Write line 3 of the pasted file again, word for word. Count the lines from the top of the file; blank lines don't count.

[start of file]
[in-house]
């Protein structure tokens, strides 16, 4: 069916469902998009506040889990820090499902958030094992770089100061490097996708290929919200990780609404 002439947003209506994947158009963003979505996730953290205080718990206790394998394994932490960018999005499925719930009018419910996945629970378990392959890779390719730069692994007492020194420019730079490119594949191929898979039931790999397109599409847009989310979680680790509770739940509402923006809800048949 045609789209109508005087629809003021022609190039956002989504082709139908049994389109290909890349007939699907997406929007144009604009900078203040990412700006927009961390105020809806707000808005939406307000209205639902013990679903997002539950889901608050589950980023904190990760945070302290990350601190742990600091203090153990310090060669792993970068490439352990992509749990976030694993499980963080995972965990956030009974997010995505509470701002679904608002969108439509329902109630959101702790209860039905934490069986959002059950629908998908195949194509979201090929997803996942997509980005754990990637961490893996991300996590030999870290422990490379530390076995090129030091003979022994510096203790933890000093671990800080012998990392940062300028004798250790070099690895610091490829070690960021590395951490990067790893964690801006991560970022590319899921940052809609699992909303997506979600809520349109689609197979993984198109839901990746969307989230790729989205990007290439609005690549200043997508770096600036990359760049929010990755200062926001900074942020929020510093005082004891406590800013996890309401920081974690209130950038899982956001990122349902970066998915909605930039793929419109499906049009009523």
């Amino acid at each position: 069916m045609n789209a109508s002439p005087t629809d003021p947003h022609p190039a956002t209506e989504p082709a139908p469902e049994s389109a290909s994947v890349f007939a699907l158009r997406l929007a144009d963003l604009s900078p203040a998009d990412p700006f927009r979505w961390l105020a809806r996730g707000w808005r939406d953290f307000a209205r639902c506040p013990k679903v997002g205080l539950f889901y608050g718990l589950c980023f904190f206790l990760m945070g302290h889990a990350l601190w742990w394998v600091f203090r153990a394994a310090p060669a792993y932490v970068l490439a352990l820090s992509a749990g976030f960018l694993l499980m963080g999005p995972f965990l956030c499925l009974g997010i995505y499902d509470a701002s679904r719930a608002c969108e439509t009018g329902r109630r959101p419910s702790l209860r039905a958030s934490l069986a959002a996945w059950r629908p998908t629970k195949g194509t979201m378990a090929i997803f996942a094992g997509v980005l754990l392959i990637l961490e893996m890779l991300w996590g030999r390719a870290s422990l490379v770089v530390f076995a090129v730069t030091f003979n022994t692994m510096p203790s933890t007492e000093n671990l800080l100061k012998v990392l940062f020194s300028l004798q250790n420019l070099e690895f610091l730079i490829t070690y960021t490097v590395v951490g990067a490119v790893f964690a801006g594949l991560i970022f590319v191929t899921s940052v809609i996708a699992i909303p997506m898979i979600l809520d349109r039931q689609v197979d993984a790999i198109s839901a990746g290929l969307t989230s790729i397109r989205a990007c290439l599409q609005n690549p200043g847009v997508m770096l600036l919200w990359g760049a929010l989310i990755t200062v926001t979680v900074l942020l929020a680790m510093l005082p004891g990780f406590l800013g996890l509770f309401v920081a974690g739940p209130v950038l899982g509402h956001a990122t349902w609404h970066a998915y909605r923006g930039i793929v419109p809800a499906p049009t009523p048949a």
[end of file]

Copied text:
């Amino acid at each position: 069916m045609n789209a109508s002439p005087t629809d003021p947003h022609p190039a956002t209506e989504p082709a139908p469902e049994s389109a290909s994947v890349f007939a699907l158009r997406l929007a144009d963003l604009s900078p203040a998009d990412p700006f927009r979505w961390l105020a809806r996730g707000w808005r939406d953290f307000a209205r639902c506040p013990k679903v997002g205080l539950f889901y608050g718990l589950c980023f904190f206790l990760m945070g302290h889990a990350l601190w742990w394998v600091f203090r153990a394994a310090p060669a792993y932490v970068l490439a352990l820090s992509a749990g976030f960018l694993l499980m963080g999005p995972f965990l956030c499925l009974g997010i995505y499902d509470a701002s679904r719930a608002c969108e439509t009018g329902r109630r959101p419910s702790l209860r039905a958030s934490l069986a959002a996945w059950r629908p998908t629970k195949g194509t979201m378990a090929i997803f996942a094992g997509v980005l754990l392959i990637l961490e893996m890779l991300w996590g030999r390719a870290s422990l490379v770089v530390f076995a090129v730069t030091f003979n022994t692994m510096p203790s933890t007492e000093n671990l800080l100061k012998v990392l940062f020194s300028l004798q250790n420019l070099e690895f610091l730079i490829t070690y960021t490097v590395v951490g990067a490119v790893f964690a801006g594949l991560i970022f590319v191929t899921s940052v809609i996708a699992i909303p997506m898979i979600l809520d349109r039931q689609v197979d993984a790999i198109s839901a990746g290929l969307t989230s790729i397109r989205a990007c290439l599409q609005n690549p200043g847009v997508m770096l600036l919200w990359g760049a929010l989310i990755t200062v926001t979680v900074l942020l929020a680790m510093l005082p004891g990780f406590l800013g996890l509770f309401v920081a974690g739940p209130v950038l899982g509402h956001a990122t349902w609404h970066a998915y909605r923006g930039i793929v419109p809800a499906p049009t009523p048949a």